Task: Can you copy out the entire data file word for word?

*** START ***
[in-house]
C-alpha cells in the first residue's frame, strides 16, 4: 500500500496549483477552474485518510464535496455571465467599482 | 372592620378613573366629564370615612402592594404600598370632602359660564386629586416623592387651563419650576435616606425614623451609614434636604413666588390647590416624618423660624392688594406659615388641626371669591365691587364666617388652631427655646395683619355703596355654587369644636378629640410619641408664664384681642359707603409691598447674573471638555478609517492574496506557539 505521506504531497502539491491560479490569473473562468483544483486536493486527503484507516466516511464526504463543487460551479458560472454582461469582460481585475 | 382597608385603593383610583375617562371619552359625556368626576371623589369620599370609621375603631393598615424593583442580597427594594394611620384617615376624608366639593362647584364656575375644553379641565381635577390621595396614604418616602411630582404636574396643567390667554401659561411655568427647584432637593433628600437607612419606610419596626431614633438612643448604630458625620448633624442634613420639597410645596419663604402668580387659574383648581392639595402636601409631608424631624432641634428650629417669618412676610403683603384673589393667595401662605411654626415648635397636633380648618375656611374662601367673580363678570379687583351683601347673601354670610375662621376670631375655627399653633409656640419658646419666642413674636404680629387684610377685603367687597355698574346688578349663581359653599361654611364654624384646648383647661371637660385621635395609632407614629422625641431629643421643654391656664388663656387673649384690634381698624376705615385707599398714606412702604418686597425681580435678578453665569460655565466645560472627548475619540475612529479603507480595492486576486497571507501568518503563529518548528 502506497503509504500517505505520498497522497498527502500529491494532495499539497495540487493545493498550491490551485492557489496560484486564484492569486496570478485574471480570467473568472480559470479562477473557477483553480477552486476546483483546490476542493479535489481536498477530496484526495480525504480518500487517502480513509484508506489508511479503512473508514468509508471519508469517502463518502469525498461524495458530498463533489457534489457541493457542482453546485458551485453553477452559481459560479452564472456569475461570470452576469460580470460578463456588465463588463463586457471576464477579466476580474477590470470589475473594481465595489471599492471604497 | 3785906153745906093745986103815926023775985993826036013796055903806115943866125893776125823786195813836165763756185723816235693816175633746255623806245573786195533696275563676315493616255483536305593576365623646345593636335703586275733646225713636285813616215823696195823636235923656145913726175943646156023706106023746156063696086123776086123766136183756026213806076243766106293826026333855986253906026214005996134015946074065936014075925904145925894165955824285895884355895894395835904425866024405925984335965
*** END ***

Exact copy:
[in-house]
C-alpha cells in the first residue's frame, strides 16, 4: 500500500496549483477552474485518510464535496455571465467599482 | 372592620378613573366629564370615612402592594404600598370632602359660564386629586416623592387651563419650576435616606425614623451609614434636604413666588390647590416624618423660624392688594406659615388641626371669591365691587364666617388652631427655646395683619355703596355654587369644636378629640410619641408664664384681642359707603409691598447674573471638555478609517492574496506557539 505521506504531497502539491491560479490569473473562468483544483486536493486527503484507516466516511464526504463543487460551479458560472454582461469582460481585475 | 382597608385603593383610583375617562371619552359625556368626576371623589369620599370609621375603631393598615424593583442580597427594594394611620384617615376624608366639593362647584364656575375644553379641565381635577390621595396614604418616602411630582404636574396643567390667554401659561411655568427647584432637593433628600437607612419606610419596626431614633438612643448604630458625620448633624442634613420639597410645596419663604402668580387659574383648581392639595402636601409631608424631624432641634428650629417669618412676610403683603384673589393667595401662605411654626415648635397636633380648618375656611374662601367673580363678570379687583351683601347673601354670610375662621376670631375655627399653633409656640419658646419666642413674636404680629387684610377685603367687597355698574346688578349663581359653599361654611364654624384646648383647661371637660385621635395609632407614629422625641431629643421643654391656664388663656387673649384690634381698624376705615385707599398714606412702604418686597425681580435678578453665569460655565466645560472627548475619540475612529479603507480595492486576486497571507501568518503563529518548528 502506497503509504500517505505520498497522497498527502500529491494532495499539497495540487493545493498550491490551485492557489496560484486564484492569486496570478485574471480570467473568472480559470479562477473557477483553480477552486476546483483546490476542493479535489481536498477530496484526495480525504480518500487517502480513509484508506489508511479503512473508514468509508471519508469517502463518502469525498461524495458530498463533489457534489457541493457542482453546485458551485453553477452559481459560479452564472456569475461570470452576469460580470460578463456588465463588463463586457471576464477579466476580474477590470470589475473594481465595489471599492471604497 | 3785906153745906093745986103815926023775985993826036013796055903806115943866125893776125823786195813836165763756185723816235693816175633746255623806245573786195533696275563676315493616255483536305593576365623646345593636335703586275733646225713636285813616215823696195823636235923656145913726175943646156023706106023746156063696086123776086123766136183756026213806076243766106293826026333855986253906026214005996134015946074065936014075925904145925894165955824285895884355895894395835904425866024405925984335965